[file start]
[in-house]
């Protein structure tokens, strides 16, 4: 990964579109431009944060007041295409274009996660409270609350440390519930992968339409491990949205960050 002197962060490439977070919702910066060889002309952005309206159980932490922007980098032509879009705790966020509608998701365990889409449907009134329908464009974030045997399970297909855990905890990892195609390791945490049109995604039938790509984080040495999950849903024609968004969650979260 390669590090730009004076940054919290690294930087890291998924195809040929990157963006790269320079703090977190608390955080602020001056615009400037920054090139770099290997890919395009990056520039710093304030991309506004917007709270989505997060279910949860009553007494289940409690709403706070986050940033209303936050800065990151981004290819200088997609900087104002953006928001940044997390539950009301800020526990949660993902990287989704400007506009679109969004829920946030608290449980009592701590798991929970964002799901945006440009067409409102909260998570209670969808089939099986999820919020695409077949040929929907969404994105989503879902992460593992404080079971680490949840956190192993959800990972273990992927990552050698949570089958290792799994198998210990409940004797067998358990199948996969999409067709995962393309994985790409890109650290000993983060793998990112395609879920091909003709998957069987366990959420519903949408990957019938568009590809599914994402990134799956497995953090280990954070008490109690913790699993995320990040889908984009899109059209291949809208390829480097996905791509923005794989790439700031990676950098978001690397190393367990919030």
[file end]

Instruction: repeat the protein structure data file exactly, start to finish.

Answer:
[in-house]
């Protein structure tokens, strides 16, 4: 990964579109431009944060007041295409274009996660409270609350440390519930992968339409491990949205960050 002197962060490439977070919702910066060889002309952005309206159980932490922007980098032509879009705790966020509608998701365990889409449907009134329908464009974030045997399970297909855990905890990892195609390791945490049109995604039938790509984080040495999950849903024609968004969650979260 390669590090730009004076940054919290690294930087890291998924195809040929990157963006790269320079703090977190608390955080602020001056615009400037920054090139770099290997890919395009990056520039710093304030991309506004917007709270989505997060279910949860009553007494289940409690709403706070986050940033209303936050800065990151981004290819200088997609900087104002953006928001940044997390539950009301800020526990949660993902990287989704400007506009679109969004829920946030608290449980009592701590798991929970964002799901945006440009067409409102909260998570209670969808089939099986999820919020695409077949040929929907969404994105989503879902992460593992404080079971680490949840956190192993959800990972273990992927990552050698949570089958290792799994198998210990409940004797067998358990199948996969999409067709995962393309994985790409890109650290000993983060793998990112395609879920091909003709998957069987366990959420519903949408990957019938568009590809599914994402990134799956497995953090280990954070008490109690913790699993995320990040889908984009899109059209291949809208390829480097996905791509923005794989790439700031990676950098978001690397190393367990919030």